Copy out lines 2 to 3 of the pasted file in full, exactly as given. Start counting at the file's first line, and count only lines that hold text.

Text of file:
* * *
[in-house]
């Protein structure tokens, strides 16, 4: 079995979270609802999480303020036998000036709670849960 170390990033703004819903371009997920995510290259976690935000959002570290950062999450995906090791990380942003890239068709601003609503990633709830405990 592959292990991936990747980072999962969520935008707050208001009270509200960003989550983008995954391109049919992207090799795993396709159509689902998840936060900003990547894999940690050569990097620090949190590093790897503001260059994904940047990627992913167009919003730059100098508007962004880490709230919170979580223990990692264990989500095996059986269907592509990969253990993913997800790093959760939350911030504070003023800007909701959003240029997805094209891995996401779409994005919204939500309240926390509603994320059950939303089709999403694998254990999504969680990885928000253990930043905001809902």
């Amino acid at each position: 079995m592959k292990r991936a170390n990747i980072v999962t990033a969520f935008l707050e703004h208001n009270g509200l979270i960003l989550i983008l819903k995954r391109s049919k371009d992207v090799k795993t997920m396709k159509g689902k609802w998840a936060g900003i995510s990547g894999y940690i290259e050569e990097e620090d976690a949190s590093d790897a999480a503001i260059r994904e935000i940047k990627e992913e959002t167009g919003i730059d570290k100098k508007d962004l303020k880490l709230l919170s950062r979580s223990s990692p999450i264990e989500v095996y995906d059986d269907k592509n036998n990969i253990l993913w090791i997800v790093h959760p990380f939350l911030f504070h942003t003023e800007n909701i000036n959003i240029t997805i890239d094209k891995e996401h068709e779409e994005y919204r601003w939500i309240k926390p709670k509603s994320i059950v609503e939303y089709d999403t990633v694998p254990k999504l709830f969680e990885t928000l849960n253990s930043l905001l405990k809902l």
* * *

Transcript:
């Protein structure tokens, strides 16, 4: 079995979270609802999480303020036998000036709670849960 170390990033703004819903371009997920995510290259976690935000959002570290950062999450995906090791990380942003890239068709601003609503990633709830405990 592959292990991936990747980072999962969520935008707050208001009270509200960003989550983008995954391109049919992207090799795993396709159509689902998840936060900003990547894999940690050569990097620090949190590093790897503001260059994904940047990627992913167009919003730059100098508007962004880490709230919170979580223990990692264990989500095996059986269907592509990969253990993913997800790093959760939350911030504070003023800007909701959003240029997805094209891995996401779409994005919204939500309240926390509603994320059950939303089709999403694998254990999504969680990885928000253990930043905001809902």
């Amino acid at each position: 079995m592959k292990r991936a170390n990747i980072v999962t990033a969520f935008l707050e703004h208001n009270g509200l979270i960003l989550i983008l819903k995954r391109s049919k371009d992207v090799k795993t997920m396709k159509g689902k609802w998840a936060g900003i995510s990547g894999y940690i290259e050569e990097e620090d976690a949190s590093d790897a999480a503001i260059r994904e935000i940047k990627e992913e959002t167009g919003i730059d570290k100098k508007d962004l303020k880490l709230l919170s950062r979580s223990s990692p999450i264990e989500v095996y995906d059986d269907k592509n036998n990969i253990l993913w090791i997800v790093h959760p990380f939350l911030f504070h942003t003023e800007n909701i000036n959003i240029t997805i890239d094209k891995e996401h068709e779409e994005y919204r601003w939500i309240k926390p709670k509603s994320i059950v609503e939303y089709d999403t990633v694998p254990k999504l709830f969680e990885t928000l849960n253990s930043l905001l405990k809902l």